By: Clare Bruce
World Vision is rushing to deliver plane loads of life-saving aid and to protect children at risk of abuse, in the wake of Cyclone Idai in Africa’s south-east.
Mozambique, Zimbabwe and Malawi have been devastated by the cyclone, which hit the coast on March 14 with winds of up to 140km/h and is possibly the Southern Hemisphere’s worst ever weather disaster.
More than 1000 people have died and an estimated 1.8 million people are affected – half of them children – according to United Nations reports.
The cyclone flattened entire communities, destroyed much of the port city of Beira, and left floodwaters that have been described as an “inland ocean”. Many areas have been cut off meaning some people could still be clinging to life.
Risk of Child Trafficking and Abuse After Disasters
But floodwaters, overcrowded shelters and waterborne diseases like cholera aren’t the only things putting survivors at risk.
There are also predators and sex traffickers.
World Vision CEO Claire Rogers, who flew to Mozambique over the weekend to survey the damage, said children are especially at risk of abuse and trafficking after natural disasters – especially those orphaned or separated from their families.
“Many children are on their own, unable to find their parents in the post-cyclone rescue chaos,” she said. “We must act fast to protect child survivors from sexual violence and trafficking. We’re troubled by reports that children are being taken to overcrowded orphanages or camps where they won’t be protected.”
World Vision is concerned about the long-term impact on children, who were already in very vulnerable situations. In some parts of Zimbabwe, many girls already suffer high rates of sexual violence, and Mozambique and Malawi both have high rates of child marriage.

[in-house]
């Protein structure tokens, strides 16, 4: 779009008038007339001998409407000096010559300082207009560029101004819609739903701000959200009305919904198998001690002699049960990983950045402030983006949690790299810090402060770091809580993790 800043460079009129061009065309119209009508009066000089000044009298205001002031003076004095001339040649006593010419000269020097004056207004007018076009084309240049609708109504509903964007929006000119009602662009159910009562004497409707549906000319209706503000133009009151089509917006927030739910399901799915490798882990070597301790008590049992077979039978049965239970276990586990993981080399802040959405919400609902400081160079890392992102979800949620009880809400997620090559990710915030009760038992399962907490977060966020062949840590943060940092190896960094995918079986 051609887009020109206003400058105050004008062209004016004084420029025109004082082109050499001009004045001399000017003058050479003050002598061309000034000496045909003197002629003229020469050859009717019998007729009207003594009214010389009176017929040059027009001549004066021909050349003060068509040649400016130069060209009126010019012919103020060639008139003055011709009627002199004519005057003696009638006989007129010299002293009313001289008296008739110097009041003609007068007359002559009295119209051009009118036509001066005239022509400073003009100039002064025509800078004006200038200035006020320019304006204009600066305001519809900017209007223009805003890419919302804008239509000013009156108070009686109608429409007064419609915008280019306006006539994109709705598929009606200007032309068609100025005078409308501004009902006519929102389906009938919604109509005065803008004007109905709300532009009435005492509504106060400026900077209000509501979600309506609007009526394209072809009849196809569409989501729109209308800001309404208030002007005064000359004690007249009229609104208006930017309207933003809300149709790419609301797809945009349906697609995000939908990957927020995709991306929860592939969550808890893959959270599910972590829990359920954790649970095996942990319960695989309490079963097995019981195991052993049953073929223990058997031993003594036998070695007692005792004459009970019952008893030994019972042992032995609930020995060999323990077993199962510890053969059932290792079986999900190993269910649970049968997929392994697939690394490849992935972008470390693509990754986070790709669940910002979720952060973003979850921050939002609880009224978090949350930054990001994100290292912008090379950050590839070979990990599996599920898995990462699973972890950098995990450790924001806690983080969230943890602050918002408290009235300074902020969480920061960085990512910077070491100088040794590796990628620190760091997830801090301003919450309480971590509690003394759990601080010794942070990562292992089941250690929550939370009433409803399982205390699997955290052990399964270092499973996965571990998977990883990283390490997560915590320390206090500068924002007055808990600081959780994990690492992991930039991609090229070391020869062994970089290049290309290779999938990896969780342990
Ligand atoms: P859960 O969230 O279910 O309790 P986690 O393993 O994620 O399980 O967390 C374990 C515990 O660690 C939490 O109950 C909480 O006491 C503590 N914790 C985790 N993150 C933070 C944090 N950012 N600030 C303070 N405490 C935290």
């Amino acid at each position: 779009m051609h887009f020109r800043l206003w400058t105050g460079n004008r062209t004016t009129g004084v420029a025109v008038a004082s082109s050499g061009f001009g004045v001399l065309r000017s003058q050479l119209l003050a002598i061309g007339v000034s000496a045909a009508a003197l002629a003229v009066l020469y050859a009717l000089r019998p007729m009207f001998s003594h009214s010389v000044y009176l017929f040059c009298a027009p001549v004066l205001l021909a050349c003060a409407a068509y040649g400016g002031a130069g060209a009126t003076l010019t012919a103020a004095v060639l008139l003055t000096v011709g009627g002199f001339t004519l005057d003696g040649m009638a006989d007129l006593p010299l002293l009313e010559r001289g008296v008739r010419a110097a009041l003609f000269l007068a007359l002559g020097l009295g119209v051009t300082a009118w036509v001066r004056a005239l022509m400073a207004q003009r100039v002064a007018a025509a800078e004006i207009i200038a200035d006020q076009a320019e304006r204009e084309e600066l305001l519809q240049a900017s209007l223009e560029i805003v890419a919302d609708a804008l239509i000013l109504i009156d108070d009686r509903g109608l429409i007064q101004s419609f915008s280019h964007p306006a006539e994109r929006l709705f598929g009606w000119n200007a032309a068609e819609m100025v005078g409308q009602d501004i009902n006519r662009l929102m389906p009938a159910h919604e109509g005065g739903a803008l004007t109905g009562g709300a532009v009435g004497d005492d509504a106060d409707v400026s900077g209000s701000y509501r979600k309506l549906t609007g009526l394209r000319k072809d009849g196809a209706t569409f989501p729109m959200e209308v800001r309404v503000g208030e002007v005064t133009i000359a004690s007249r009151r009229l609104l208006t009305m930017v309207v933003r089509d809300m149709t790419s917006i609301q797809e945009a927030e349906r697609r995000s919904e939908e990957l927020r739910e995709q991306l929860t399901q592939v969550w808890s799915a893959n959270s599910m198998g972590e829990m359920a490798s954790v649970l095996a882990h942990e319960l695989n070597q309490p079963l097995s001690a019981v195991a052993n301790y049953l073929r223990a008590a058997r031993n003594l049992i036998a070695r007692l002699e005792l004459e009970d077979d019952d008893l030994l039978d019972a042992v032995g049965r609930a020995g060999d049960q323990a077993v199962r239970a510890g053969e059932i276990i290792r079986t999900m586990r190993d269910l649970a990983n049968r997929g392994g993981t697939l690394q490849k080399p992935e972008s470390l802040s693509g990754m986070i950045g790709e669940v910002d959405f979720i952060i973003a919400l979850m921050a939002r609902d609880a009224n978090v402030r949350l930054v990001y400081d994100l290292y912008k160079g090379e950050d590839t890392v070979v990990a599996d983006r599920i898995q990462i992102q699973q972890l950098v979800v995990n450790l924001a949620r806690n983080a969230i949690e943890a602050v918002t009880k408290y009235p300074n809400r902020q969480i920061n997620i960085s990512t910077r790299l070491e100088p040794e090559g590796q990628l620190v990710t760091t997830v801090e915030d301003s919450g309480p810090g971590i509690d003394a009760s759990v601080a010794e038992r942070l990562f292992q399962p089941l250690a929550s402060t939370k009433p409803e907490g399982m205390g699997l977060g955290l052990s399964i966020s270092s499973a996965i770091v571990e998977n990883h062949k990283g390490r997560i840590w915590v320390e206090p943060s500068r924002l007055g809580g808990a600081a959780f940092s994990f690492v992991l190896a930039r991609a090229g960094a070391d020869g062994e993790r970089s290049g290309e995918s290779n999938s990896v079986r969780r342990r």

“Disasters can force parents into sending their young daughters into marriage to cope with increased poverty,” Ms Rogers said. “We must remember just how vulnerable children in parts of these countries [already] were.
“We must act fast to protect child survivors from sexual violence and trafficking.” ~ Claire Rogers, World Vision CEO
“We’re working hard to get aid through, help families rebuild their lives, and protect children.”
Ms Rogers added that tiny babies in Beira’s main hospital died when the electricity for their care went out.
“This chilling fact demonstrates how children are always the most vulnerable in disasters like this,” she said.
Delivering Aid and Creating Safe Spaces for Children
On the weekend World Vision reached more than 3,500 people in Zambézia province with help such as tarps, tents, mosquito nets and blankets. They expect to reach tens of thousands of people over the course of this week.
They are also setting up child-friendly spaces, where children are safe to rest and play.
While in Beira, Ms Rogers described what she was seeing.
“The city has been wiped out, with almost all buildings damaged or destroyed,” she said. “The only access is by boat or air and people are without power and food.
“Planeloads of aid are arriving and we’re using locally available supplies, Ms Rogers said, “but with some communities only accessible by air, getting aid to those who need it urgently is taking longer than we’d like.”
According to UNICEF at least 11,000 houses in Beira have been destroyed, along with destruction or damage to more than 2,600 classrooms and 39 health centers – which will affect education and health care in the long term.
“This will have serious consequences on children’s education, access to health services, and mental wellbeing,” said UNICEF’s Executive Director Henrietta Fore.
The United Nations has assigned US$ 20 million to respond to the emergency and is calling on the international community to dig deep and contribute.
With crops damaged or destroyed in Malawi and the breadbasket of Mozambique, there is now a long-term risk of hunger in the months to come
World Vision is urging Australians to donate to their Cyclone Idai Appeal.
Article supplied with thanks to Hope Media.
About the Author: Clare is a digital journalist for the Broadcast Industry.